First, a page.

I mentioned earlier in the week that I believed trileptal was causing me to feel desperation, which I found to be quite upsetting and a good reason to stop taking it. Many days later, that desperation has begun to morph into something much larger and darker, suicidality and self-harm ideation have began popping up at unexpected times in unexpected places. Agitation that is accompanied by surges of energy that leave me feeling like my chest is about to explode. Garnishes of intense paranoia that render me feeling entirely powerless. Completely distressing nightmares.

The way in which these symptoms are happening are almost identical to the first time I had an adverse reaction to fluvoxamine (the first medication I was ever given, pre-bipolar diagnosis). The waves of psychosis began getting worse and worse (I don’t experience psychosis much on a regular basis, usually) and the cycling became so fast that things became unintelligible. became unintelligible. And the idea of that happening again scares the bajeezus out of me.

I genuinely wondered if I kept taking trileptal if I would start to follow the same sort of path of when my moods were so destabilized by a medication before. I realize trileptal is supposed to be for mood stabilization (and my past medication sinkhole was with an antidepressant) but my body acts in mysterious ways. The only time I took Klonapin (for anxiety) I had an enormous, un-provoked panic attack. It is as if my body works with these chemicals totally backwards. 

After taking trileptal several days after I would have liked to have stopped, I can very clearly see things heading in that direction. There are all the signs of awfulness there, and there is no way in my mind continuing in this direction is a good idea.

I’ll email my doctor on Monday, but I’m stopping trileptal today. And I’ll fade into the woods tonight, the trees will cocoon me, and perhaps by the time I come home from camping on Sunday some little portion of this will be undone.

Hypomanic Menagerie

I’ve been having general symptoms of hypomania for the last week or so, insomnia, momentum, ideas, but my mood and energy both felt like they were in a normal/stable place. I wrote it off to a mini-episode, something I call a “point 5” (as in, it only registered as a .5 on my 0-5 mania rating scale), basically half a hypomanic episode.

Then yesterday, the hypomania broke through the flat dirt road of my stable mood and energy level, sprouting into a crazy tree of twirly branches and colorful birds.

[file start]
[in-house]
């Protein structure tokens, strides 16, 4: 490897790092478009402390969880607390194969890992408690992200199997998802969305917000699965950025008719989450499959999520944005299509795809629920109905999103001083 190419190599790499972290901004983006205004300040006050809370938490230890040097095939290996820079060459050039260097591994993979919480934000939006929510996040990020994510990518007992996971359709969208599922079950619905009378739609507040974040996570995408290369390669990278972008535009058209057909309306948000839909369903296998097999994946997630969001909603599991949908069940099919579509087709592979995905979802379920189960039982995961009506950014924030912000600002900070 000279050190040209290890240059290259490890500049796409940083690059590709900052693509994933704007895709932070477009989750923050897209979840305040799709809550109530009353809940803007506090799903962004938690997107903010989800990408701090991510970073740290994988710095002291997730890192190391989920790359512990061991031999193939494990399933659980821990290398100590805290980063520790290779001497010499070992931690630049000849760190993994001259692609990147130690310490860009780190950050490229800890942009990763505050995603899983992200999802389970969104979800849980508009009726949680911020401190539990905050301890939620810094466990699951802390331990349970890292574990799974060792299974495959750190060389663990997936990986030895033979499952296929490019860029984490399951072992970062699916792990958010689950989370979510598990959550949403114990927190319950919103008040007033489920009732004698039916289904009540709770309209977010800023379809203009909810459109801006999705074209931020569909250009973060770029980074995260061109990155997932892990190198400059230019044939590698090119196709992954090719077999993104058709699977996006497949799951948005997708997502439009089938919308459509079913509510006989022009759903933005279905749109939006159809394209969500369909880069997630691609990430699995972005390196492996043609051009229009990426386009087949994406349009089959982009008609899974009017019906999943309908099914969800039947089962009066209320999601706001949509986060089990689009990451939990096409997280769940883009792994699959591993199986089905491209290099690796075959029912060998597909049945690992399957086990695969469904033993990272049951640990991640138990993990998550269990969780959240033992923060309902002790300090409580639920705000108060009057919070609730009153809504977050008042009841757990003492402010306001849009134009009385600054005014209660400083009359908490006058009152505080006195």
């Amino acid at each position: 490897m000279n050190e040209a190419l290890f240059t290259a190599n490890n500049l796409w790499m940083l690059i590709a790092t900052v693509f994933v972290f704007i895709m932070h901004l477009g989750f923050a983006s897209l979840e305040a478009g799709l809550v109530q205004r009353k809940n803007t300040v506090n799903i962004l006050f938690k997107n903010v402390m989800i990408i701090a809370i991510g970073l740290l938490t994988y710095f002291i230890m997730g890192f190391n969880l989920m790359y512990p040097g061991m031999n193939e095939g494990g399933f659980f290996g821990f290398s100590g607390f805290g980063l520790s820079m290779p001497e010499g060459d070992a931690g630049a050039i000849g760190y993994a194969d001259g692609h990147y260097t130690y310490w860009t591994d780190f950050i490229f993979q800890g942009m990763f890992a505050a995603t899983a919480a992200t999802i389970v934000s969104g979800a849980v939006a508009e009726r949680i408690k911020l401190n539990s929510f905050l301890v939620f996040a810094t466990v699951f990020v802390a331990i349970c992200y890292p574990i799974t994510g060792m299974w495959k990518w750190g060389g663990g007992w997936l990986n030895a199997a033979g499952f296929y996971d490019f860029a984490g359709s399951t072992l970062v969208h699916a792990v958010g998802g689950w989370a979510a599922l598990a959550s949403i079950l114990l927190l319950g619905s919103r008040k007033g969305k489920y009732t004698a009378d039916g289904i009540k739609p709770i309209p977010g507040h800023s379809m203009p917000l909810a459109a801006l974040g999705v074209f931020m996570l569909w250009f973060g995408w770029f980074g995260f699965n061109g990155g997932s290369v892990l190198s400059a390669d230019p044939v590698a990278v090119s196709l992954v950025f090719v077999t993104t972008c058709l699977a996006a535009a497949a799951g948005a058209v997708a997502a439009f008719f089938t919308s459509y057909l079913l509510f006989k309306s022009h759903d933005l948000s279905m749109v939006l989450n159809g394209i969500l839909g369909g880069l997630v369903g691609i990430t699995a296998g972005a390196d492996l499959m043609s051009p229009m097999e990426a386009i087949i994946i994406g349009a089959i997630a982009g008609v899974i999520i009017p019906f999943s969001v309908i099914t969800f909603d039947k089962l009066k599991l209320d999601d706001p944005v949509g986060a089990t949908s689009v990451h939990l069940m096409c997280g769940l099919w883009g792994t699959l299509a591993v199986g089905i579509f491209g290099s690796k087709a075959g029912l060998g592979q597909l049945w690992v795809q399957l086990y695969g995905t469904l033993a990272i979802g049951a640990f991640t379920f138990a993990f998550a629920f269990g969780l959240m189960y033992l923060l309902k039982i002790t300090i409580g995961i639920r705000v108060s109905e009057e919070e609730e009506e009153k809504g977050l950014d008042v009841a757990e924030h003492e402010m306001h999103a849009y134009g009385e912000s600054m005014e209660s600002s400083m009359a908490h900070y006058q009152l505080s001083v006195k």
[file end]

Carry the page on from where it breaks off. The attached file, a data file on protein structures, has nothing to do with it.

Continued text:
I updated the blog. Read through 7 costuming books. Created 2 garment patterns. Spent a little time on online research. Then it was time for lunch.

I find myself constantly thinking of ways to describe what this feels like, when really I could just say,

“I find myself constantly thinking of ways to describe what this feels like”

Those moments of thinking long and hard about something are duplicated until there are 15 of those moments occurring at once, every once in a while I turn my attention to one of the topics to give a thumbs up or a thumbs down. I am the CEO sitting at the head of a round table of creatives busting their asses to make me happy.

And whenever this happens, I feel genuinely amazed. I mean, almost an awe. How did I ever live without this? Slow and inefficient? Having one idea at a time? Barely making a decision on my own?

(I can’t help but feel like anyone who scoffs at the idea of mania/hypomania addiction hasn’t experienced it, because when it happens, all other functioning feels insufficient.)

Meanwhile, all of this increased brain activity is coupled with a physical feeling in my chest. Something akin to eating a large bowl of pho (Vietnamese noodle soup) at my favorite restaurant and feeling warm to my absolute core. It says (very much like the pho), “bring on the rain Seattle because I am warm, I can take it!

(If you haven’t had pho, I would highly recommend it, especially in cold weather!)

That warmth radiates from the hum of a chainsaw, the energy pulsing through that rotating chain just aching to fell some trees. To tackle an obstacle hundreds of feet high. If I listen hard I can hear the hum as it pulses to my fingertips. My nose. My toes.

Needless to say, it is quite nice. This is where things become confusing for those of us that have felt this. I couldn’t call this experience evil (at least, not at these levels), and it feels life-altering. Right, even. It is hard to understand that, though people abuse various substances to try to achieve something similar, we are given substances that tend to erase it. Very tricky, and -as I said, confusing for folks.

Why can’t I keep, “quite nice”?

Anyway, those 15 creatives sitting around my board room table can get cranky at the end of the day if I don’t feed them enough bagels and good quality coffee. They start to slack off and text everyone they know instead of working. Or work too hard until they become obsessed. Or put on a slide show that contains repeated images of different types of drawstrings.

“Arrrrrg!”

I cried last night,

“Drawstrings! Drawstrings! Too many drawstrings!”

(I wish I was joking. If you want your boyfriend to think you are crazy, start ranting about drawstrings.)

Monkeys start jumping on the boardroom table. The copier breaks, blank paper shoots across the room.

By 9pm last night, my board room had become a menagerie. I wouldn’t exactly call it “quite nice” anymore. Maybe “not quite so nice”.

As I woke up this morning, the hypomania was just breaking through the flat dirt road of my stable mood and energy level, sprouting into a crazy tree of twirly branches and colorful birds.

A warmth begins. A chainsaw hums. And my group of creatives gather around the board room table, swept clean by the overnight crew.